Second generation D-50 style synthesis. The D-10 is a Digital Linear Arithmetic Synthesizer and the D-110 is its upgraded rackmount version. Capable of decent acoustic sounds and great new synth-type sounds the D-10/110 is a great and cheaper alternative to the popular D-50. It has a confusing synthesis / editing method composed of tones, partials and timbres. Basically it all boils down to tricky programming which, if you know what your doing, can have interesting and unique results. On-board drum sounds, reverb effects and internal / external memory storage are also a plus.
The D-110 (a direct descendent of the D-50 keyboard and the D-550 module) is based on Roland's "Linear Arithmetic" (LA) synthesis. They never say just what Linear Arithmetic means. All that they say about it in the owner's manual is that "LA synthesis involves a great many technological advances resulting not only in a superior sound quality but also an improved ease of programming." Hmm...
The manual goes on to say that, along with the stereo outs, "the D-110 features 6 independent Multi outputs where 6 different sounds can be sent out separately." "The D-110 has 8 Parts which work like conventional synthesizers, and a Rhythm Part which behaves like the sounds of a rhythm machine. Each Part can be controlled by information on a different MIDI channel.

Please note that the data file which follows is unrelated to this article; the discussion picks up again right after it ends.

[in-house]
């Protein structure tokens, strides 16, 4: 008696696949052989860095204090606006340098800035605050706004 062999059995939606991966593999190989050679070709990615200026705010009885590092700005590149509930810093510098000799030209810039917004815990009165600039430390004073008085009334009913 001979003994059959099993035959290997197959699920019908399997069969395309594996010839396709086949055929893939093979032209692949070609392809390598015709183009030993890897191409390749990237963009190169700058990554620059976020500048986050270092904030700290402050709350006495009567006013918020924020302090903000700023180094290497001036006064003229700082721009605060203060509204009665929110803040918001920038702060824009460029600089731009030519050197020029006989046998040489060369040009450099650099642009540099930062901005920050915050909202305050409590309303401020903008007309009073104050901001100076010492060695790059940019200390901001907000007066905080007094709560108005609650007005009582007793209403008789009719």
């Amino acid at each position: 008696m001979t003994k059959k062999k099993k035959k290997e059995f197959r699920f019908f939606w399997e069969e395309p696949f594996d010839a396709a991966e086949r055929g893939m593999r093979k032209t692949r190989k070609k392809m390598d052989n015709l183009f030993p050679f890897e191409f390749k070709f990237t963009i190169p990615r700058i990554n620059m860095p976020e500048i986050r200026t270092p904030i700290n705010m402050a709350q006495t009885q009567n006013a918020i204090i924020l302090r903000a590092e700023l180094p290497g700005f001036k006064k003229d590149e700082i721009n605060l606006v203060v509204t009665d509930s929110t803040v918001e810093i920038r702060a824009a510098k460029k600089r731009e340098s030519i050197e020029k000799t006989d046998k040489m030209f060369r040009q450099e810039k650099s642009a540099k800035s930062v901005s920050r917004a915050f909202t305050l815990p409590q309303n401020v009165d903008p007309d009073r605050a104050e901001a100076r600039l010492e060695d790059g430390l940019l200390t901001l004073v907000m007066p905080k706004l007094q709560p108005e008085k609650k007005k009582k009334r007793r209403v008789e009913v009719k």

"A Tone is the basic unit of sound." However, each Tone is comprised of up to four "Partials" grouped into two pairs. The D110 can play as many as 32 Partials at one time. Therefore, if all of the sounds you are playing use all four available Partials, your polyphony is cut down to only 8 notes. "A Partial uses either a Synthesizer Sound Generator ( = similar to a conventional analog synthesizer) or a PCM Sound Generator ( = PCM sampling)." Each pair of Partials may be outputted separately or ring modulated together.
"The D-110's memory capacity can retain 128 different Preset Tones, 64 user-programmed Tones, and 63 Preset Rhythm Tones. A Timbre consists of Tones and Performance Controlling Functions. The D-110 can store up to 128 Timbres, and any of these Timbres can be aligned to each Part. A Patch is a collection of Reverb [from the D-110's Reverb section] and Part settings. The D-110 can store up to 64 Patches."
"The Rhythm Part of the D-110 can use up to 85 Rhythm Tones, Preset Rhythm Tones, and the Tones you have programmed yourself. Each Rhythm Tone can have a different Pan and Level setting, as desired."
The follow-up D-20 keyboard version adds an 8-track sequencer.